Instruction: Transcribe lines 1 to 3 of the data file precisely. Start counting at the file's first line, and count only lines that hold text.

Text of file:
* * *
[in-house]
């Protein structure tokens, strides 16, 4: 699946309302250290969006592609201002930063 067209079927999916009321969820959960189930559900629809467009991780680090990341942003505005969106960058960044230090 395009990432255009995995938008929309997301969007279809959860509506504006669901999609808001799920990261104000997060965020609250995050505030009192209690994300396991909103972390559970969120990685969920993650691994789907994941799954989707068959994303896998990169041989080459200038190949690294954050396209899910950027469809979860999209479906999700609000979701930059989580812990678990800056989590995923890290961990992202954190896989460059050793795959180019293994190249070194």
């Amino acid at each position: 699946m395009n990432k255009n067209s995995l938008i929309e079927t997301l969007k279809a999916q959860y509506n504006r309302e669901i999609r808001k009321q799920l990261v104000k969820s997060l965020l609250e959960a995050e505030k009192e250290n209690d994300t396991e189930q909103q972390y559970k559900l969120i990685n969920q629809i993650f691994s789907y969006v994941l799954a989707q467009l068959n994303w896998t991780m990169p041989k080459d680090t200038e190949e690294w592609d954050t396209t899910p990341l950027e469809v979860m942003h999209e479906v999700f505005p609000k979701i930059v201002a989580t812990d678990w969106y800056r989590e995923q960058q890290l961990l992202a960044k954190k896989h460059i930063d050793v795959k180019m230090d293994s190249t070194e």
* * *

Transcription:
[in-house]
């Protein structure tokens, strides 16, 4: 699946309302250290969006592609201002930063 067209079927999916009321969820959960189930559900629809467009991780680090990341942003505005969106960058960044230090 395009990432255009995995938008929309997301969007279809959860509506504006669901999609808001799920990261104000997060965020609250995050505030009192209690994300396991909103972390559970969120990685969920993650691994789907994941799954989707068959994303896998990169041989080459200038190949690294954050396209899910950027469809979860999209479906999700609000979701930059989580812990678990800056989590995923890290961990992202954190896989460059050793795959180019293994190249070194």
């Amino acid at each position: 699946m395009n990432k255009n067209s995995l938008i929309e079927t997301l969007k279809a999916q959860y509506n504006r309302e669901i999609r808001k009321q799920l990261v104000k969820s997060l965020l609250e959960a995050e505030k009192e250290n209690d994300t396991e189930q909103q972390y559970k559900l969120i990685n969920q629809i993650f691994s789907y969006v994941l799954a989707q467009l068959n994303w896998t991780m990169p041989k080459d680090t200038e190949e690294w592609d954050t396209t899910p990341l950027e469809v979860m942003h999209e479906v999700f505005p609000k979701i930059v201002a989580t812990d678990w969106y800056r989590e995923q960058q890290l961990l992202a960044k954190k896989h460059i930063d050793v795959k180019m230090d293994s190249t070194e």